Now what the hell does that mean?
Imagine the following scenario :
You meet someone for the first time and that person comes and stands barely a foot away from you and starts talking. I bet you would feel uncomfortable. Its the same with wildlife as well. They have a circle of confidence around them, break that and they get jittery. Give them time and that circle/boundary starts shrinking/vanishing.
Just like humans isn’t it?
Every subject (species and sometimes even individuals) has a different circle of confidence and a different way to behave if you approach close to it or break it.
Their reaction depends a lot on how much time you gave them before entering that circle. Your approach will decide their comfort and your success/failure.
Tough as it may be, try not to rush forward in-order to get that beautiful portrait. Give the subject some time and chances are you will get more than just the portrait.
It also helps to spend some time understanding the birds behavior. In fact, it helps immensely if you do that. Here are a few signs that you should know to start with.
- Approach too close to a Frogmouth and it starts dancing on the branch or worse, opens its mouth. Please! move back.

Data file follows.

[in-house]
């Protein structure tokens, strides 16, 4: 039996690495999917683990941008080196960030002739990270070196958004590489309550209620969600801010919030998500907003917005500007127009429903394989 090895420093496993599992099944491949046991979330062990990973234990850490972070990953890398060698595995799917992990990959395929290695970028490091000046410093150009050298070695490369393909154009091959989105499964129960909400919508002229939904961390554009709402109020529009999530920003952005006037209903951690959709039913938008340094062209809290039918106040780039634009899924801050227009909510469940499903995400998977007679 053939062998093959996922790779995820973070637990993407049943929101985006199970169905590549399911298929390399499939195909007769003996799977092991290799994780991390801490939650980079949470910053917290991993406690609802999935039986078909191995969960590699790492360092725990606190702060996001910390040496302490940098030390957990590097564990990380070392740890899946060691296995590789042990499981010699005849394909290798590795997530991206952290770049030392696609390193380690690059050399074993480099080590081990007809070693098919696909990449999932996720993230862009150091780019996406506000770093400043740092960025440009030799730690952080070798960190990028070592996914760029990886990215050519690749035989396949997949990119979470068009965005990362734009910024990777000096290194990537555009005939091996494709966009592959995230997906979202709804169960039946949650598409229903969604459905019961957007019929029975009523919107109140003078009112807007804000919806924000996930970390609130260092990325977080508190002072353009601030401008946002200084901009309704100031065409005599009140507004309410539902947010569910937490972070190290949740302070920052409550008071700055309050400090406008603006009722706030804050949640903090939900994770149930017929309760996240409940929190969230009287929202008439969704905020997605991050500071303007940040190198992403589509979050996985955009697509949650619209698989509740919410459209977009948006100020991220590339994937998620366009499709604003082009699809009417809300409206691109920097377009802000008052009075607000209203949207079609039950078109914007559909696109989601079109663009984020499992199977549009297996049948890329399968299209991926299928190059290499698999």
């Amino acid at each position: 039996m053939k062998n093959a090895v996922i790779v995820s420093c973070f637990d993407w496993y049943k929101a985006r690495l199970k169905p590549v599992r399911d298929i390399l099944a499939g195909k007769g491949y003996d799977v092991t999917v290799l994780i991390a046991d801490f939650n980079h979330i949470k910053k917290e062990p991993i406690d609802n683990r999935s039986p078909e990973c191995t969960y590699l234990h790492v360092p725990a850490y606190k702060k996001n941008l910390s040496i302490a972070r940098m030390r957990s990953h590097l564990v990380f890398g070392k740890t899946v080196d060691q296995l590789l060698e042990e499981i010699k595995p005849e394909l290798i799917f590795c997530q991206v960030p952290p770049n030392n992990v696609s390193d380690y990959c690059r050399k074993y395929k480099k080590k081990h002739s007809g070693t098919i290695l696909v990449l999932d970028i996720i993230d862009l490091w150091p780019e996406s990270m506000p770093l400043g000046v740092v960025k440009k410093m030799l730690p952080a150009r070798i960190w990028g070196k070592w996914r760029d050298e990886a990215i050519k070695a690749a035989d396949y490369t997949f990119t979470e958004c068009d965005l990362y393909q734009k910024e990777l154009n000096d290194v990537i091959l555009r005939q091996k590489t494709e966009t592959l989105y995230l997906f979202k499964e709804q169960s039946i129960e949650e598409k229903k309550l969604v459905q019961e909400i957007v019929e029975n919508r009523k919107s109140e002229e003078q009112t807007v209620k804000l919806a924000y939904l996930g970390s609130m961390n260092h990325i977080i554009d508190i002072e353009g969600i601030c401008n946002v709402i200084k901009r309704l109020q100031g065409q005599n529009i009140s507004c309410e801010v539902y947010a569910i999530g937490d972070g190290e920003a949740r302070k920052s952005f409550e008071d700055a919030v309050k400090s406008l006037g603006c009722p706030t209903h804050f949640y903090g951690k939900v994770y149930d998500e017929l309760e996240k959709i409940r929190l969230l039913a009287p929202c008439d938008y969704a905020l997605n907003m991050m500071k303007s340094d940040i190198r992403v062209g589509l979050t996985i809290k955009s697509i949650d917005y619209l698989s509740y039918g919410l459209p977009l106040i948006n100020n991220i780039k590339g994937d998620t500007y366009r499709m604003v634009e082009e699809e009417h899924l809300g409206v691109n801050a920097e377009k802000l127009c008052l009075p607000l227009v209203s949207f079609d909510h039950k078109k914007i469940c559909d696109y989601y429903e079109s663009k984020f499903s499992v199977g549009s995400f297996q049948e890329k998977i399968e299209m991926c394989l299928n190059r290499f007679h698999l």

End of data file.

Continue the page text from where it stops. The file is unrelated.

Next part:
- Did the Raptor (bird of prey) just poop? It means its ready to fly. Well looks like it is already too late but no harm in stepping backwards as soon as it goes in the mode.
- A flock of Geese generally has a sentry who will keep a watch while the others feed. If he gets too alert, starts looking around frantically, step back. If he/she starts calling, forget it, just be ready for a take-off shot
- Has the bird folded one of its leg? Its a sign they aren’t too alert or concerned, move on slowly.
- All wildlife is alerted by sudden movements. Be as slow as possible and then a bit more.
- Keep that camera in position before the car stops. The act of picking up and placing the camera after the vehicle stops in front of the subject would often cause the subject to be alerted.
- Waders stretching their wings? chances are that you have come too close too fast.
- A lot of birds have regular perches and they would keep repeating these every few minutes. Watch out and choose your place wisely. It isn’t closest first always.
- A lot of times, we try to position ourselves between the source of light and the subject. While doing so, make sure that you don’t cross across the subject blocking its view of the light source. That sudden change in light intensity is bound to cause a problem.
There are many more such cases and I would to hear from your experiences as well…